Guest post by Mathias Jardin, a BJJ Black belt BJJ competitor and instructor from GFTeam France. Article translated from French from Jits.fr.
If you have already competed in BJJ, then you have probably gone through a diet. There are pros and cons but whatever happens we know with certainty that the body is more efficient with a healthy balanced and varied diet. Depleted in fat and sugar, without going into a dietary detail, we are sure that the machine runs better.
The subject that interests me is the rebound, after the competition has ended in the late afternoon.
Here’s the deal, you have been deprived for days, weeks or for months to lose extra kgs while increasing the rate of training. The day of the competition, you are in weight. It’s already a first victory. From there, there are two ends to your day: you are the champion or you lose.
Either outcomes will make you relax yourself, the reward for hard work or revenge eating for consolation. After a strict diet is over, you transition to a richer diet. The real problem is the excessive eating related to frustration. I am talking about real diets, those who start physically and mentally, losing 1 or 2 kg remains is relatively easy, losing over 4kg begins to be a serious thing especially for a trained athlete.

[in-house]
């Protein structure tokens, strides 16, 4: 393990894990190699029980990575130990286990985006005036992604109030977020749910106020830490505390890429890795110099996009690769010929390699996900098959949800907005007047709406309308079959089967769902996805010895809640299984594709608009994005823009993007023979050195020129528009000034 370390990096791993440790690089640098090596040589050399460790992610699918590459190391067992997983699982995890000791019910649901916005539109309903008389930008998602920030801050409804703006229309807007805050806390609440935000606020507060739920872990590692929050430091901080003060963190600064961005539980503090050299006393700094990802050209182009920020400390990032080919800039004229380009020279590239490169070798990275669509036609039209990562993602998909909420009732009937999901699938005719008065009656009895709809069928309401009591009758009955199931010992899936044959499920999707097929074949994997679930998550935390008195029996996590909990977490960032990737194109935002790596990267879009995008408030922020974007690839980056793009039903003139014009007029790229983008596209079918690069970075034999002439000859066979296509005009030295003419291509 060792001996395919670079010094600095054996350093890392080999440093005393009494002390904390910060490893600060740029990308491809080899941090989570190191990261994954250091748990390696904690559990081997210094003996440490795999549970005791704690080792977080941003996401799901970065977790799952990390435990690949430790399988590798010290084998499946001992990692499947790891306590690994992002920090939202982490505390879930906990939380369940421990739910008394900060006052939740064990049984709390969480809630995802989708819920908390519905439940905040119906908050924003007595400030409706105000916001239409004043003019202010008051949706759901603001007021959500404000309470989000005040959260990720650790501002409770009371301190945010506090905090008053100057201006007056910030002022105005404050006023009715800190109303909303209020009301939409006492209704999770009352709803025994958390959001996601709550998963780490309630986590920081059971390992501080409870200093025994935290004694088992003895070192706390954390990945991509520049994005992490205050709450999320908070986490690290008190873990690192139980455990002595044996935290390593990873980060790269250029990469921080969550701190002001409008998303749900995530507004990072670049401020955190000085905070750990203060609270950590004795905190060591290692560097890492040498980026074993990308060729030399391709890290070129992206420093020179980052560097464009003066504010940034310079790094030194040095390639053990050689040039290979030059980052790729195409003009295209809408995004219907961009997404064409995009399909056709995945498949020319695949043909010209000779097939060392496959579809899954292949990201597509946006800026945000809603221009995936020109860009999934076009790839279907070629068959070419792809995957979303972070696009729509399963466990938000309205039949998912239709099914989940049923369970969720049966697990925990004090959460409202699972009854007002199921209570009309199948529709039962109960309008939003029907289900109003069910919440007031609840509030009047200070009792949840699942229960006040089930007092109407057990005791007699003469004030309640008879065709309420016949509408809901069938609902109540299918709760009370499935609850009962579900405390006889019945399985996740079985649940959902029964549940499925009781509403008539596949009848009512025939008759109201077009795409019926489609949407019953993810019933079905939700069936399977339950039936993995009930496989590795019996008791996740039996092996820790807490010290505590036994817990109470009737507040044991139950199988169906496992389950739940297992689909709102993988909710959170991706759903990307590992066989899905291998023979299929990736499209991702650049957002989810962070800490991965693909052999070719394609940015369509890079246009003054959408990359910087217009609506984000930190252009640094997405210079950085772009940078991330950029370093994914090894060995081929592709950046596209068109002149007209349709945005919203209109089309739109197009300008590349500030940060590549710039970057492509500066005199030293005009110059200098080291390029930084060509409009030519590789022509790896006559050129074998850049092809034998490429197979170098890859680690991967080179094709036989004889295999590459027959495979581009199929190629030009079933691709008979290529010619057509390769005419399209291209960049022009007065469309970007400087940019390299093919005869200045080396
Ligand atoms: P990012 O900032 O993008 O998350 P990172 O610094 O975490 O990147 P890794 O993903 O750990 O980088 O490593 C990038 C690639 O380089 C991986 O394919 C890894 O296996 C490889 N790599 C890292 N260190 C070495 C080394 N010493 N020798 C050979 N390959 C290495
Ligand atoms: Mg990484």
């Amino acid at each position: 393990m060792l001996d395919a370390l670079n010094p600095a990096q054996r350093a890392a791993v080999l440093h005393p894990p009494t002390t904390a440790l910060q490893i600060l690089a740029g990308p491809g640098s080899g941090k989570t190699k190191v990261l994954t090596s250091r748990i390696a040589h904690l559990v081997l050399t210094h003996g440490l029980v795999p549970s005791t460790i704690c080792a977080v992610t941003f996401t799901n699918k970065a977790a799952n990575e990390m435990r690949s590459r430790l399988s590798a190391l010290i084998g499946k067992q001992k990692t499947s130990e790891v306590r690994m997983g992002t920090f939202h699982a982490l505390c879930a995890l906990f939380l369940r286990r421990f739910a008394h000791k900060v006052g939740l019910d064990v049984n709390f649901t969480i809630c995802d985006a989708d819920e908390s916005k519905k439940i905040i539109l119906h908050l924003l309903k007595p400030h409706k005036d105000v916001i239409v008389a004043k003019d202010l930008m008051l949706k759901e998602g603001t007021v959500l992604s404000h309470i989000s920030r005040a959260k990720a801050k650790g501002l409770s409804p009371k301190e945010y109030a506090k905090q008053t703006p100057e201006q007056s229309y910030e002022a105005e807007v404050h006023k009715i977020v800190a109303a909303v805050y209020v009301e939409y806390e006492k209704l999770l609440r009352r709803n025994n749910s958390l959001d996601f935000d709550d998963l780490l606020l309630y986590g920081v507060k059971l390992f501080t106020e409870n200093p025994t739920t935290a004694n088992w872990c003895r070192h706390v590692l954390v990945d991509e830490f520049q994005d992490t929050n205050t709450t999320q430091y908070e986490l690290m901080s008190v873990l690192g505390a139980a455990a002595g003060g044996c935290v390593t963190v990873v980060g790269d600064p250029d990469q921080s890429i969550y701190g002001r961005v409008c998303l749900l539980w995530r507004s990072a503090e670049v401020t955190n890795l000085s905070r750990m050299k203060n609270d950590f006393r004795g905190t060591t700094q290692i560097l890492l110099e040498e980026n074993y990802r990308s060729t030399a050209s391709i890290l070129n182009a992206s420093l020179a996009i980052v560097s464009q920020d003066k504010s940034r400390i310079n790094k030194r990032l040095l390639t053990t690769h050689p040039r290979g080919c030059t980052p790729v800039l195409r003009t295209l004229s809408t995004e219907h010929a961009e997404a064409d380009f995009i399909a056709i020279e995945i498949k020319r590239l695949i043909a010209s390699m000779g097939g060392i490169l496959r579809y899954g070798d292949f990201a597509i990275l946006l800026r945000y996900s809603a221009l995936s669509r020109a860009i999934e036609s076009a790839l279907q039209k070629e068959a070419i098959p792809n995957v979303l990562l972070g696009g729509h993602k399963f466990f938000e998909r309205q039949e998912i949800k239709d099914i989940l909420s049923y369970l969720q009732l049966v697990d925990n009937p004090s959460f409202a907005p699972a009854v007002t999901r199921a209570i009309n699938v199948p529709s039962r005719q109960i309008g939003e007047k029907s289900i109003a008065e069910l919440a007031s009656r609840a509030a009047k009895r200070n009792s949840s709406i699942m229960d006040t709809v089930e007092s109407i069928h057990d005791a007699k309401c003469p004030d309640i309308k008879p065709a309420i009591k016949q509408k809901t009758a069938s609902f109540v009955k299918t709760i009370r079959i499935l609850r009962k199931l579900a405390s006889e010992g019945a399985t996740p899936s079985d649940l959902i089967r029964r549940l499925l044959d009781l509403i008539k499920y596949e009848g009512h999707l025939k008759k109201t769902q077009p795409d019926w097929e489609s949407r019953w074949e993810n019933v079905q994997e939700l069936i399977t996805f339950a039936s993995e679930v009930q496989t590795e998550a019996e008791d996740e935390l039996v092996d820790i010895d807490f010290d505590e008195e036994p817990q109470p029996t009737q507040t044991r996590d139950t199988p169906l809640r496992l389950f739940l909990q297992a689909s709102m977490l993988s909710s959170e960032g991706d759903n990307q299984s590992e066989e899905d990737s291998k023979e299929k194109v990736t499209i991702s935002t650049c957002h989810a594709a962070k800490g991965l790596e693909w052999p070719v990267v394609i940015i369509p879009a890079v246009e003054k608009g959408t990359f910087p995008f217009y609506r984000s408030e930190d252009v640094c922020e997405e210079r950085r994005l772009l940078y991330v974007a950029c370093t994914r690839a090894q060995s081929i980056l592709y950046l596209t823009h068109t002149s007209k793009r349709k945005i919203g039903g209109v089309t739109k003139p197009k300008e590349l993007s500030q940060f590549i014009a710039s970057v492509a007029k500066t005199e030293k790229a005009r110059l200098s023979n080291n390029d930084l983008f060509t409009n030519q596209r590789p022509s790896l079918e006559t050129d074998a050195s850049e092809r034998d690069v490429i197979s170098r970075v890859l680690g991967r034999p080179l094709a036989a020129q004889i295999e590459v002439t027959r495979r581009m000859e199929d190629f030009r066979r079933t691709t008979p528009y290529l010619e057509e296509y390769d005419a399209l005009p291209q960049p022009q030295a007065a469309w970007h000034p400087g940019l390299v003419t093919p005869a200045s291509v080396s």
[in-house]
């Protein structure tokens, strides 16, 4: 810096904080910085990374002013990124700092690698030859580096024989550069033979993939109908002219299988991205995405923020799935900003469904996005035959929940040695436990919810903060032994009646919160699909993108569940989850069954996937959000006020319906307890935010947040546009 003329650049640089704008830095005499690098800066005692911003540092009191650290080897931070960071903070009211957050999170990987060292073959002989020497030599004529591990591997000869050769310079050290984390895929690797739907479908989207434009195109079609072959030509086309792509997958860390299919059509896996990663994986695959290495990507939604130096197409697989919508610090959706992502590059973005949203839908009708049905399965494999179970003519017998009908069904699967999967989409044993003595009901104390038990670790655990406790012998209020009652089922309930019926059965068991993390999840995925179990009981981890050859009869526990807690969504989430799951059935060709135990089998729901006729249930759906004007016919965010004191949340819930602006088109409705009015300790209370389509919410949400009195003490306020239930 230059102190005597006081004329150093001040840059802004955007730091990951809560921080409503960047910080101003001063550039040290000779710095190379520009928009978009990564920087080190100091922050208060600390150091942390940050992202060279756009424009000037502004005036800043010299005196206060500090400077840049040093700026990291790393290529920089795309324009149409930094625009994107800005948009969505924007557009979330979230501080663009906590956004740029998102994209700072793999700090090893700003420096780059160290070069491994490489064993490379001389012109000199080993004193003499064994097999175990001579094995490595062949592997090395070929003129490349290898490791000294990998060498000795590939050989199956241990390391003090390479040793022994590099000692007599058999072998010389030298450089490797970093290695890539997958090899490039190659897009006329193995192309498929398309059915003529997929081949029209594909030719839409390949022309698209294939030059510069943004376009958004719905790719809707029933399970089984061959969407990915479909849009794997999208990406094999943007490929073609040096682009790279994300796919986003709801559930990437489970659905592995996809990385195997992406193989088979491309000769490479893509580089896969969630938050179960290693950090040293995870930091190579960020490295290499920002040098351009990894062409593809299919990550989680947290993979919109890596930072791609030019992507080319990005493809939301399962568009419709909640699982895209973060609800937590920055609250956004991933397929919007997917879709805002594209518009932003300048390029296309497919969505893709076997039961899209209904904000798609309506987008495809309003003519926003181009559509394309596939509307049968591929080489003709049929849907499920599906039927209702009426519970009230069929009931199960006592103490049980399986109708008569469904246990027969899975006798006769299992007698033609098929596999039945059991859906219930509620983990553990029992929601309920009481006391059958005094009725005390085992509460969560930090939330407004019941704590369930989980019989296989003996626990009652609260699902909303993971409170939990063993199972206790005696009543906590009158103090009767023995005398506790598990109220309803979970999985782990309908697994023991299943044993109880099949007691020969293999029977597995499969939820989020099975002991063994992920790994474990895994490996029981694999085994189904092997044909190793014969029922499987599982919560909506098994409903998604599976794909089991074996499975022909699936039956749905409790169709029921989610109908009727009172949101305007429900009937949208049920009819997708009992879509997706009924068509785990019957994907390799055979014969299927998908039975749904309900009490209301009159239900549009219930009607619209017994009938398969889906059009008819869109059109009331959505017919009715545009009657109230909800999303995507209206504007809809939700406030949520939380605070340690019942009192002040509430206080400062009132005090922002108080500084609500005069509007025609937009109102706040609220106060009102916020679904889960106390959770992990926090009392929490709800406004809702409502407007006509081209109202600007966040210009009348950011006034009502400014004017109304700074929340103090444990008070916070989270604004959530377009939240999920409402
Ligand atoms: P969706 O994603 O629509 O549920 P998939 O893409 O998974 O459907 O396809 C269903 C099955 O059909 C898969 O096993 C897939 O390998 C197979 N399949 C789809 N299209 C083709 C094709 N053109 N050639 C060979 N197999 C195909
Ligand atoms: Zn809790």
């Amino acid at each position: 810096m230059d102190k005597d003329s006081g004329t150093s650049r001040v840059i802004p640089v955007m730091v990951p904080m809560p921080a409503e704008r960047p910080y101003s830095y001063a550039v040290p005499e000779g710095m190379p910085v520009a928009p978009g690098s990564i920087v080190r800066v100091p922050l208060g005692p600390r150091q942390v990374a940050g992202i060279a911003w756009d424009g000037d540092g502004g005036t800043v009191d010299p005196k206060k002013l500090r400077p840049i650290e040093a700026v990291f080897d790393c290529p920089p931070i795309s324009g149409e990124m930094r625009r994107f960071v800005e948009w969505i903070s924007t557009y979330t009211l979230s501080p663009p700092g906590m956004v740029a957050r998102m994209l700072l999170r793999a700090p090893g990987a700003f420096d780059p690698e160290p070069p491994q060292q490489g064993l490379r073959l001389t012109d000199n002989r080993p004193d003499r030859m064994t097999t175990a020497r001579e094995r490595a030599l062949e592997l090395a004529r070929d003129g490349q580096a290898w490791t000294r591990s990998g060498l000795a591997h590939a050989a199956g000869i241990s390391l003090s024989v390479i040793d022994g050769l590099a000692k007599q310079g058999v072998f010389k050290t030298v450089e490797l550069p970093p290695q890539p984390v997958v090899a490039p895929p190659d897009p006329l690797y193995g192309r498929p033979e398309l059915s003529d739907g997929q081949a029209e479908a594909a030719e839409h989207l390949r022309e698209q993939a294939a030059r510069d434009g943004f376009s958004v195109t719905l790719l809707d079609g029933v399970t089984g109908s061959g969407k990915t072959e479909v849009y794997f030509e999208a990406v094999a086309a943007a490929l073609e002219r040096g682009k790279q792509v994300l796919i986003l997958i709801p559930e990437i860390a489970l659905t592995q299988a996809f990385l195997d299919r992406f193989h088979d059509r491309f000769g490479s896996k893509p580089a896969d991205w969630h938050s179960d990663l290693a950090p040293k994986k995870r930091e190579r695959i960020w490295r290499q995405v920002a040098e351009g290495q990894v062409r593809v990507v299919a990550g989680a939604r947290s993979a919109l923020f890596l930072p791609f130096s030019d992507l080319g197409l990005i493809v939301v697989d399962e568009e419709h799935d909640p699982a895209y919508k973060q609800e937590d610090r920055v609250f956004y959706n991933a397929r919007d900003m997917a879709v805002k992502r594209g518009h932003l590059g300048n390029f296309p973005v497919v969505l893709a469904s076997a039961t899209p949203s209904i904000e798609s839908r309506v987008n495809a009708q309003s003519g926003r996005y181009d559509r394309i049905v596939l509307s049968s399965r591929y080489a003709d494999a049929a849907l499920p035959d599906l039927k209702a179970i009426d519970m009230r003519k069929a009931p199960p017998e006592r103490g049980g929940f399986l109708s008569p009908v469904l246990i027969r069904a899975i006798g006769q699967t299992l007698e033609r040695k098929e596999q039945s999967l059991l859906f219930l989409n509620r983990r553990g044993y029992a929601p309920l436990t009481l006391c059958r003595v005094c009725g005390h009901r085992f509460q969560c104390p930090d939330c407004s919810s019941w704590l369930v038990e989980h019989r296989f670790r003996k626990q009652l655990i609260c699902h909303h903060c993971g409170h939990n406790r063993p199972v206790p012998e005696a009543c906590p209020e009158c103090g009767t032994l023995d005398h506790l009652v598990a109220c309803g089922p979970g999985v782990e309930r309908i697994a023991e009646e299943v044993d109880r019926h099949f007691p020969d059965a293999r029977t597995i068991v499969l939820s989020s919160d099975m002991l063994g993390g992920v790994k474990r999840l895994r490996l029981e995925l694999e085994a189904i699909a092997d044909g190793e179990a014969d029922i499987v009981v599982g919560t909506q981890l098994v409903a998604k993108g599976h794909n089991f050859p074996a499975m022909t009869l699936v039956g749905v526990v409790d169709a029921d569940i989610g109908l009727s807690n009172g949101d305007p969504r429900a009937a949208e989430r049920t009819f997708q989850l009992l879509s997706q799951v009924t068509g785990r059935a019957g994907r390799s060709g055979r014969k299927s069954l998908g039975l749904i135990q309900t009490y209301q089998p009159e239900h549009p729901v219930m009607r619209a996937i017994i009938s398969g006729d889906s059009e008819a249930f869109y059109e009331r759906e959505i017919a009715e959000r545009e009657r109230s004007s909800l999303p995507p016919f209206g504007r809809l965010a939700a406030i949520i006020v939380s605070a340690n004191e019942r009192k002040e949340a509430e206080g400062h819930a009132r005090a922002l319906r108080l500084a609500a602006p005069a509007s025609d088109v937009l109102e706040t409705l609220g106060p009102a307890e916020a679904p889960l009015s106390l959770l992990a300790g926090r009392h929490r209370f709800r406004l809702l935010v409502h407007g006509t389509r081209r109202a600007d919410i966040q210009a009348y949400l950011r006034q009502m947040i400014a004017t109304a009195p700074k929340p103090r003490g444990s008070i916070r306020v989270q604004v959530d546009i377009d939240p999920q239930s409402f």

So there is frustration and a real lack of food. Because of these factors, when the goal is past you will surrender to gluttony, hamburger, ice cream… While you may not be necessarily hungry or really want it, but you since you spent many days sacrificing, you want to swallow everything.
There are some Binge eating rebounds that are truly frightening. You often see competitors go up even above the weight category to which they are fighting usually. For example, a 70kg competitor can climb above 76 kg in a matter of days. Examples are numerous, and sometimes worse. French Olympic Judo champion Benjamin Darbelet usually fought at the Olympics at -66kgs. He decided to try out -60kg, which was a huge sacrifice in weight cutting. He fought very well ,even though he did medal in -60kg.
During his build up to the Olympics, he was surrounded by nutrition professionals and weight loss experts, and after weighing in, they let him loose in the nature. What happened? A huge rebound to almost 80kg and it took him more than two years before managing to copete again at -66kg. I do not know Benjamin Darbelet personally but I was delighted to learn that he subsequently won the silver medal in judo at the Olympics in -66kg.
The risks are real, be careful. I have no miracle cure myself. I lose a lot of weight to fight in the big competitions and I am the first to go up right after. But having talked repeatedly with professional athletes around me, I can say for almost everybody it’s the same.
After the diet, you can eat everything but in moderation, allow time for your body to adapt and even if defeat is tough, stay surrounded.
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